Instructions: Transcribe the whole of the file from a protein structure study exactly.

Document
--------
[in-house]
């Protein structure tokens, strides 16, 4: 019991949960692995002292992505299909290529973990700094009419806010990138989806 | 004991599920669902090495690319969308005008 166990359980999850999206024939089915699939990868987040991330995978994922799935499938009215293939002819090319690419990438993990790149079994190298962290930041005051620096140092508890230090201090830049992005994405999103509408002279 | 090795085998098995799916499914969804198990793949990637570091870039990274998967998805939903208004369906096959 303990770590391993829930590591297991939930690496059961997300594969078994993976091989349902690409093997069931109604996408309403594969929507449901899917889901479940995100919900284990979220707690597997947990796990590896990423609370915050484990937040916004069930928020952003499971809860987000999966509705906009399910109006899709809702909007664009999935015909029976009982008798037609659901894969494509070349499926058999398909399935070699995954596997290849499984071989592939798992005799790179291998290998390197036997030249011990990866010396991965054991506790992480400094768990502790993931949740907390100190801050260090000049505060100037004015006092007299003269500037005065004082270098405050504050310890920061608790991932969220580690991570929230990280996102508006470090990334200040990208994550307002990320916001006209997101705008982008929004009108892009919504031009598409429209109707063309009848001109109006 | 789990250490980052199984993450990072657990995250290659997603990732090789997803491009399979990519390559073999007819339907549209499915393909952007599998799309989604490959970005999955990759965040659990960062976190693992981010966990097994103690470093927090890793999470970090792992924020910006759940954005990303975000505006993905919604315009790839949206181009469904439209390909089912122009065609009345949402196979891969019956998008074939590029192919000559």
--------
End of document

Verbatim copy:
[in-house]
């Protein structure tokens, strides 16, 4: 019991949960692995002292992505299909290529973990700094009419806010990138989806 | 004991599920669902090495690319969308005008 166990359980999850999206024939089915699939990868987040991330995978994922799935499938009215293939002819090319690419990438993990790149079994190298962290930041005051620096140092508890230090201090830049992005994405999103509408002279 | 090795085998098995799916499914969804198990793949990637570091870039990274998967998805939903208004369906096959 303990770590391993829930590591297991939930690496059961997300594969078994993976091989349902690409093997069931109604996408309403594969929507449901899917889901479940995100919900284990979220707690597997947990796990590896990423609370915050484990937040916004069930928020952003499971809860987000999966509705906009399910109006899709809702909007664009999935015909029976009982008798037609659901894969494509070349499926058999398909399935070699995954596997290849499984071989592939798992005799790179291998290998390197036997030249011990990866010396991965054991506790992480400094768990502790993931949740907390100190801050260090000049505060100037004015006092007299003269500037005065004082270098405050504050310890920061608790991932969220580690991570929230990280996102508006470090990334200040990208994550307002990320916001006209997101705008982008929004009108892009919504031009598409429209109707063309009848001109109006 | 789990250490980052199984993450990072657990995250290659997603990732090789997803491009399979990519390559073999007819339907549209499915393909952007599998799309989604490959970005999955990759965040659990960062976190693992981010966990097994103690470093927090890793999470970090792992924020910006759940954005990303975000505006993905919604315009790839949206181009469904439209390909089912122009065609009345949402196979891969019956998008074939590029192919000559």